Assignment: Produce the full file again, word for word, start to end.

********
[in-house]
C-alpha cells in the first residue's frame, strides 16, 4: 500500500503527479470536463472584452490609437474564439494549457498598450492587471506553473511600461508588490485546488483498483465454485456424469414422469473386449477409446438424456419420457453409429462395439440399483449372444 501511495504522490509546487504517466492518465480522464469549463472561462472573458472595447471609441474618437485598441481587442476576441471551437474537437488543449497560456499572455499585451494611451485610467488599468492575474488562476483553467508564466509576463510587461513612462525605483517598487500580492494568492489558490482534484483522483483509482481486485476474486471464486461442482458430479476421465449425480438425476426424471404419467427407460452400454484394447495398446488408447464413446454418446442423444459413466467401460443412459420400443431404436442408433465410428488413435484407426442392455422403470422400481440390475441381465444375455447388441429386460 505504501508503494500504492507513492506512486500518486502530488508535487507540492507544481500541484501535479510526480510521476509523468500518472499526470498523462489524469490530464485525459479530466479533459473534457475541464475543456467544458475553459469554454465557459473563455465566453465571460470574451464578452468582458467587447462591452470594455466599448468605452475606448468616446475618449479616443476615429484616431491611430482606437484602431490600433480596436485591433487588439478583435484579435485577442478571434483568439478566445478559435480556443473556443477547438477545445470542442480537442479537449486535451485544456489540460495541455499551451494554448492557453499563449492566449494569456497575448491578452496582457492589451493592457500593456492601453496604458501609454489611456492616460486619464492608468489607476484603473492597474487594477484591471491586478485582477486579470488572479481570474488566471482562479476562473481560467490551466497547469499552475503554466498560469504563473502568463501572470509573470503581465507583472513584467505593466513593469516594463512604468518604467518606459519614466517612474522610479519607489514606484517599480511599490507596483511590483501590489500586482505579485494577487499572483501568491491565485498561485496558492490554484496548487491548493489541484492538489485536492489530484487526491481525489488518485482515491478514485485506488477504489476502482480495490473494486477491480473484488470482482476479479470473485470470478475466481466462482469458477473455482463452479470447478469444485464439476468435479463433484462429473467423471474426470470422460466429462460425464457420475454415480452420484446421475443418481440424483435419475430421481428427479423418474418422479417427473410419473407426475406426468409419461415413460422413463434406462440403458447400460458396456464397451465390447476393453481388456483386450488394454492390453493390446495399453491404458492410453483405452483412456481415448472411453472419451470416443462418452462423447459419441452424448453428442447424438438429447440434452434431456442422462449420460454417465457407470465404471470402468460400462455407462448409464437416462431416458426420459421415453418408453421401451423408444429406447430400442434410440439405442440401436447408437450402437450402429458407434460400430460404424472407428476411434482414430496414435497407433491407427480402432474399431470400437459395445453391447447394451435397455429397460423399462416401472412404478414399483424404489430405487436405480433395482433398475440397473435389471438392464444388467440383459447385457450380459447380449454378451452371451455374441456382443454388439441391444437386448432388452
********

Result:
[in-house]
C-alpha cells in the first residue's frame, strides 16, 4: 500500500503527479470536463472584452490609437474564439494549457498598450492587471506553473511600461508588490485546488483498483465454485456424469414422469473386449477409446438424456419420457453409429462395439440399483449372444 501511495504522490509546487504517466492518465480522464469549463472561462472573458472595447471609441474618437485598441481587442476576441471551437474537437488543449497560456499572455499585451494611451485610467488599468492575474488562476483553467508564466509576463510587461513612462525605483517598487500580492494568492489558490482534484483522483483509482481486485476474486471464486461442482458430479476421465449425480438425476426424471404419467427407460452400454484394447495398446488408447464413446454418446442423444459413466467401460443412459420400443431404436442408433465410428488413435484407426442392455422403470422400481440390475441381465444375455447388441429386460 505504501508503494500504492507513492506512486500518486502530488508535487507540492507544481500541484501535479510526480510521476509523468500518472499526470498523462489524469490530464485525459479530466479533459473534457475541464475543456467544458475553459469554454465557459473563455465566453465571460470574451464578452468582458467587447462591452470594455466599448468605452475606448468616446475618449479616443476615429484616431491611430482606437484602431490600433480596436485591433487588439478583435484579435485577442478571434483568439478566445478559435480556443473556443477547438477545445470542442480537442479537449486535451485544456489540460495541455499551451494554448492557453499563449492566449494569456497575448491578452496582457492589451493592457500593456492601453496604458501609454489611456492616460486619464492608468489607476484603473492597474487594477484591471491586478485582477486579470488572479481570474488566471482562479476562473481560467490551466497547469499552475503554466498560469504563473502568463501572470509573470503581465507583472513584467505593466513593469516594463512604468518604467518606459519614466517612474522610479519607489514606484517599480511599490507596483511590483501590489500586482505579485494577487499572483501568491491565485498561485496558492490554484496548487491548493489541484492538489485536492489530484487526491481525489488518485482515491478514485485506488477504489476502482480495490473494486477491480473484488470482482476479479470473485470470478475466481466462482469458477473455482463452479470447478469444485464439476468435479463433484462429473467423471474426470470422460466429462460425464457420475454415480452420484446421475443418481440424483435419475430421481428427479423418474418422479417427473410419473407426475406426468409419461415413460422413463434406462440403458447400460458396456464397451465390447476393453481388456483386450488394454492390453493390446495399453491404458492410453483405452483412456481415448472411453472419451470416443462418452462423447459419441452424448453428442447424438438429447440434452434431456442422462449420460454417465457407470465404471470402468460400462455407462448409464437416462431416458426420459421415453418408453421401451423408444429406447430400442434410440439405442440401436447408437450402437450402429458407434460400430460404424472407428476411434482414430496414435497407433491407427480402432474399431470400437459395445453391447447394451435397455429397460423399462416401472412404478414399483424404489430405487436405480433395482433398475440397473435389471438392464444388467440383459447385457450380459447380449454378451452371451455374441456382443454388439441391444437386448432388452